Dawn, a lecturer at a London university, felt immense relief after completing her Covid-age individual vulnerability questionnaire, which assessed her as high-risk , allowing her to work from home.

Some lecturers who do not wish to return to campuses owing to coronavirus fears report feeling under pressure to deliver face-to-face teaching. “There have been quite a few emails suggesting we’ve got to go out there and teach and take it on the chin,” Dawn said. “I have colleagues who are high-risk and are out there teaching [in person] against their better instincts.”

Jemma, an academic at a north-east England university who, like Dawn, has health issues, claimed management refused to listen to concerns. “There is no process for staff with underlying health conditions and much pressure for those shielding to teach face to face,” she said. “We were put on timetables without having expressed if we want to work or not.”

She added: “The final risk assessment only started days before teaching began and is still ongoing. It would be better to commit to 100% online so staff can focus on that.”

Dawn and Jemma were among several staff who claimed their university had not taken a firm decision on their plans for the year until last month, and that some students were still without set timetables as educators scrambled to allocate classes.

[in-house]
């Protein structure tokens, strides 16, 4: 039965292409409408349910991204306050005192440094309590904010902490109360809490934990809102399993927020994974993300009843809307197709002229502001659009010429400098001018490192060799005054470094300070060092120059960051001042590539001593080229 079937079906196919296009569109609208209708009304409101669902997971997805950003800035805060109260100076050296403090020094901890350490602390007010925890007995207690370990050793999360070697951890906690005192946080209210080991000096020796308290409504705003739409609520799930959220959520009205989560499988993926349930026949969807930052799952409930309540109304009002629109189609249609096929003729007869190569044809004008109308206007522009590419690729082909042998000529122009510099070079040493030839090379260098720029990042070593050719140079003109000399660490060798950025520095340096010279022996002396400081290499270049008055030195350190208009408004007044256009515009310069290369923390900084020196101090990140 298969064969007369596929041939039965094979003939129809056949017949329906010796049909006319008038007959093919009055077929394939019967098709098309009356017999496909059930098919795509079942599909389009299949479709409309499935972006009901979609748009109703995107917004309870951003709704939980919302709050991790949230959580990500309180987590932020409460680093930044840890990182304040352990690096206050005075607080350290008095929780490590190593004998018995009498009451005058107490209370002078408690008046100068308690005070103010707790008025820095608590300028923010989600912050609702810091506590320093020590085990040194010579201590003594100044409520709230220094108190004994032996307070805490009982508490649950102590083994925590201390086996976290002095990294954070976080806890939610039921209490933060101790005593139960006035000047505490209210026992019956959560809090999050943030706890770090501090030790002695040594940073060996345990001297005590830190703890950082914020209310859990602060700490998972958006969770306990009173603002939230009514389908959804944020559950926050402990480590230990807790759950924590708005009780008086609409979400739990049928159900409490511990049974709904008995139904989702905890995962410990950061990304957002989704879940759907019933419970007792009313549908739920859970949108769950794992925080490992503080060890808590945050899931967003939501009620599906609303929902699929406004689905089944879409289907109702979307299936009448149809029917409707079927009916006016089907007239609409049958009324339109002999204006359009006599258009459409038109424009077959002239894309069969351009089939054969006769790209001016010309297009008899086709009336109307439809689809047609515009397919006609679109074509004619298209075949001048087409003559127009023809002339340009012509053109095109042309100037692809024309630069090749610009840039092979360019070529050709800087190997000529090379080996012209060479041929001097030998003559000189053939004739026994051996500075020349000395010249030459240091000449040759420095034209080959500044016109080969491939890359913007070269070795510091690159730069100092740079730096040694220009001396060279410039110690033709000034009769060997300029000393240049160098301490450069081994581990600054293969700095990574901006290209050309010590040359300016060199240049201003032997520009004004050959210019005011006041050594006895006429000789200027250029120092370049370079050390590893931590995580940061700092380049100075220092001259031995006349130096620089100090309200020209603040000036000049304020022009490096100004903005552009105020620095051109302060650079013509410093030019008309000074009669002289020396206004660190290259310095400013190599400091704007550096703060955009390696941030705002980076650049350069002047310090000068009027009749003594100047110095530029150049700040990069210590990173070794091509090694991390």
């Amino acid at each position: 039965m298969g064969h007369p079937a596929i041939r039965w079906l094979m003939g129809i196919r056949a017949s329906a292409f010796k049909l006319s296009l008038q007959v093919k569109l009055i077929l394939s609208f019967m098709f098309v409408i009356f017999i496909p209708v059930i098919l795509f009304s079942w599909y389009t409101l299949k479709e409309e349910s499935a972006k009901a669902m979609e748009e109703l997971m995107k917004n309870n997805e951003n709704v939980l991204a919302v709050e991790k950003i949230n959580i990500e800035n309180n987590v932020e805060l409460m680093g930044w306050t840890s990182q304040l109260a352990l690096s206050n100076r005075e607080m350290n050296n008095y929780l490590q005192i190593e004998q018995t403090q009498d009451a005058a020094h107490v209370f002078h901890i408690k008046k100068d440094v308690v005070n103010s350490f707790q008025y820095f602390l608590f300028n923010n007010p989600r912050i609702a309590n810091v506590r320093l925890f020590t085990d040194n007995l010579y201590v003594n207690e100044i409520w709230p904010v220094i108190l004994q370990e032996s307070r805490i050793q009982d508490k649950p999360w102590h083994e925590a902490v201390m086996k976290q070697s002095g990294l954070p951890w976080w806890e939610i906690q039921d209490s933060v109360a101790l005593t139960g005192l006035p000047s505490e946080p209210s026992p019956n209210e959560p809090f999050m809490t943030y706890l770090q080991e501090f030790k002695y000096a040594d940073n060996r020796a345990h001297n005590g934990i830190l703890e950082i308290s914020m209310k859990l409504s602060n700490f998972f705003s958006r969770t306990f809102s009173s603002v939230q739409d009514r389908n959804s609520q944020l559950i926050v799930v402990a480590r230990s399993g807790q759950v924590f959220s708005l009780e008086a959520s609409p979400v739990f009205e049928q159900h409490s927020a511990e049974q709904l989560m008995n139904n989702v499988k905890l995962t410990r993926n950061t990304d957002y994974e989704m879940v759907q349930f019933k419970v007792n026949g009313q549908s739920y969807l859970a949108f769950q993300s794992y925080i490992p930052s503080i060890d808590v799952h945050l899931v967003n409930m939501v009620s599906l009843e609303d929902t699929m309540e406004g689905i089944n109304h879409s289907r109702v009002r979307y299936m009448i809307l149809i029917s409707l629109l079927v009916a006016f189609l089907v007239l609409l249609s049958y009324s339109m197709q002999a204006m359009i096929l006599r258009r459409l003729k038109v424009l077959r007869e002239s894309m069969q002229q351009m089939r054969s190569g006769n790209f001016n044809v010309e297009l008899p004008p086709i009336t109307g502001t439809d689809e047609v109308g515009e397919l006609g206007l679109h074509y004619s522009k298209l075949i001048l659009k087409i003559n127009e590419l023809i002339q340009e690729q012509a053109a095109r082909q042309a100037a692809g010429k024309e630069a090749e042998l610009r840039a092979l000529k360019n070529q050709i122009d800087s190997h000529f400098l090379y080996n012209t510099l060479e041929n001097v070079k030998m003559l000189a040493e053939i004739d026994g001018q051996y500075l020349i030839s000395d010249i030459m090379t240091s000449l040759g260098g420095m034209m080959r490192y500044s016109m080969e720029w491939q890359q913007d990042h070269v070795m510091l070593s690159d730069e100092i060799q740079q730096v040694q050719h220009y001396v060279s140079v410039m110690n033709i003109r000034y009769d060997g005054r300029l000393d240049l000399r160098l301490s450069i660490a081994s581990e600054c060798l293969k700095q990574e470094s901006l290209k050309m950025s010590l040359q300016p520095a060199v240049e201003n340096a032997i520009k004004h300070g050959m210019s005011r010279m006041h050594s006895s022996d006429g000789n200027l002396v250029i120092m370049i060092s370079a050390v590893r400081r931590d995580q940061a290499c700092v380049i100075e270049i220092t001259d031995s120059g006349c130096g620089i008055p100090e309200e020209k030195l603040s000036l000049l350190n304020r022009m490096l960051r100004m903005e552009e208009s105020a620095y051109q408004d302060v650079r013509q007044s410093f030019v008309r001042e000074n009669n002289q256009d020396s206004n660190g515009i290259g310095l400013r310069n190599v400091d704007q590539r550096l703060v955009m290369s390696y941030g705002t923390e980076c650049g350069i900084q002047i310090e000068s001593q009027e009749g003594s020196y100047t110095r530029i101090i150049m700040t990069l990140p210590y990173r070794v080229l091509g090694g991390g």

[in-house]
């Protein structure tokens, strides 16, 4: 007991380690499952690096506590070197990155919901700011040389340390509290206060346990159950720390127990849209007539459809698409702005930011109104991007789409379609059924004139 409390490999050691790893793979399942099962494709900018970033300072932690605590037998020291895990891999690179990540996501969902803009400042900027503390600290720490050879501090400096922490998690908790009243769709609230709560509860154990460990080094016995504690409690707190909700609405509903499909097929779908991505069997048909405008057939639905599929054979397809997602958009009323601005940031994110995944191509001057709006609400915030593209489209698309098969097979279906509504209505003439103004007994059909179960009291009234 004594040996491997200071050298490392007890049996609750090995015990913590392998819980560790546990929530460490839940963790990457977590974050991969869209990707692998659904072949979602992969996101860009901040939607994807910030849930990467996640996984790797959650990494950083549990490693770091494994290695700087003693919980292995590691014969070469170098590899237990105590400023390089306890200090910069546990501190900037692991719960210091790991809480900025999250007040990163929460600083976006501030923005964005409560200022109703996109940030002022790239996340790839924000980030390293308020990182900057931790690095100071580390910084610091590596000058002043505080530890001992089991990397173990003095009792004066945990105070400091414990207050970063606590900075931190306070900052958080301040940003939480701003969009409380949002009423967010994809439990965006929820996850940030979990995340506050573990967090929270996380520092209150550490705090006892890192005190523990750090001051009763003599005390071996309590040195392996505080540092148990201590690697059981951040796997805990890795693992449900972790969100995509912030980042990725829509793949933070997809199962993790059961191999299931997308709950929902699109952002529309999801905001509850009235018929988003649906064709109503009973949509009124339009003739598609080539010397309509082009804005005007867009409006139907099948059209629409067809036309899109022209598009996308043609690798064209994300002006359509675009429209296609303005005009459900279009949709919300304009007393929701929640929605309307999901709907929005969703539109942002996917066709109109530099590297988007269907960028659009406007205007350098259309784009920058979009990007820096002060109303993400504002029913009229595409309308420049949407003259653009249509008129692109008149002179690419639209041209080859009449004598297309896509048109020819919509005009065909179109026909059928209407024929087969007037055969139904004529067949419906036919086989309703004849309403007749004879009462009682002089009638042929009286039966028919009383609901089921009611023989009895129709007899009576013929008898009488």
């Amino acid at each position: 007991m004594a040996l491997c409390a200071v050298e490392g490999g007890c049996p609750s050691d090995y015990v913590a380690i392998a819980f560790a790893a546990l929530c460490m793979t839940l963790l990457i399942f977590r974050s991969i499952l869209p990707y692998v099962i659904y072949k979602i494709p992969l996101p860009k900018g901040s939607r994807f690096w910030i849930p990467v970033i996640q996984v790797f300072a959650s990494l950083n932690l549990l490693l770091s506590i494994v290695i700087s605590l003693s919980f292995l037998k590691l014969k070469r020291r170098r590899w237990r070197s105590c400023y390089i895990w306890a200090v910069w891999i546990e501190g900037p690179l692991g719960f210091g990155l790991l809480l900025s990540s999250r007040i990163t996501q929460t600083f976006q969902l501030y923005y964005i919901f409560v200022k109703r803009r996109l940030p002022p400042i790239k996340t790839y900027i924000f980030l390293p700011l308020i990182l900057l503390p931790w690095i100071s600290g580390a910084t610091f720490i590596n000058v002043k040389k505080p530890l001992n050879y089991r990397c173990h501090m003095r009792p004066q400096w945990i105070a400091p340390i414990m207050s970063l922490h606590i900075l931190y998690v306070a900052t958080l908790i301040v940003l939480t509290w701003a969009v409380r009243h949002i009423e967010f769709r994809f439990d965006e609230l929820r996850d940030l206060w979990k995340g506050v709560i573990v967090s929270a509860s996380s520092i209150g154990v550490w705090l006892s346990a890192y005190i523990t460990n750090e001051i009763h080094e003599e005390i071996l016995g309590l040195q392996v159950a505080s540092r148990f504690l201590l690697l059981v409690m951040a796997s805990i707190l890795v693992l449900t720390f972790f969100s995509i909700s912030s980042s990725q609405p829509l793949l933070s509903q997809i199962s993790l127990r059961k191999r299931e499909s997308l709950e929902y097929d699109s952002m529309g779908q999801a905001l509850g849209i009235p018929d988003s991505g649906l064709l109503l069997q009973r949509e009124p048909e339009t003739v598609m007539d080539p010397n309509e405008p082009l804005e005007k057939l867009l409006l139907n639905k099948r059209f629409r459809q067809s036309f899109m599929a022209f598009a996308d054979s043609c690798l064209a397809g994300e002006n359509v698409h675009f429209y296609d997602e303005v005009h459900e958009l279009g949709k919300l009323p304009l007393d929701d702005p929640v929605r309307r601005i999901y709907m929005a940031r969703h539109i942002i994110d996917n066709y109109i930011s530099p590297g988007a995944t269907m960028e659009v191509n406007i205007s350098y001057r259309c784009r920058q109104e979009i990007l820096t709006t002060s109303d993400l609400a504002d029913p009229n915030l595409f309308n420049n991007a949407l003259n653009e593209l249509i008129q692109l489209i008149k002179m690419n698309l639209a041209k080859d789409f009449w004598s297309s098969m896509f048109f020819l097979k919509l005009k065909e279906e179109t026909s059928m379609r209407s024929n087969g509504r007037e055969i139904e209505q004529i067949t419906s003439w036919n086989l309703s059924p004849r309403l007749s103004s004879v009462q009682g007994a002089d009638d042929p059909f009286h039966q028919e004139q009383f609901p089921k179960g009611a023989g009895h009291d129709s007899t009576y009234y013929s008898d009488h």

Frustration among lecturers towards their universities and the government comes as students express fears over the psychological impact of the coronavirus crisis on campuses and call for money back from their tuition fees.On Tuesday the education secretary, Gavin Williamson, told MPs it was “inevitable” there would be Covid-19 transmission among students, and that many universities had bolstered their mental health services for students facing added pressures from disruption and uncertainty.

Sam, a lecturer at Durham – where all lectures are online and some face-to-face teaching remains – said a number of students were already reporting mental health issues prior to the pandemic, and he was concerned that the university may not have the resources to deal with growing demand.

“Pastoral care is a huge issue,” he said. “Government insistence that this is a problem for universities to deal with is ludicrous. What extra resources are we supposed to draw on to perform that role?”

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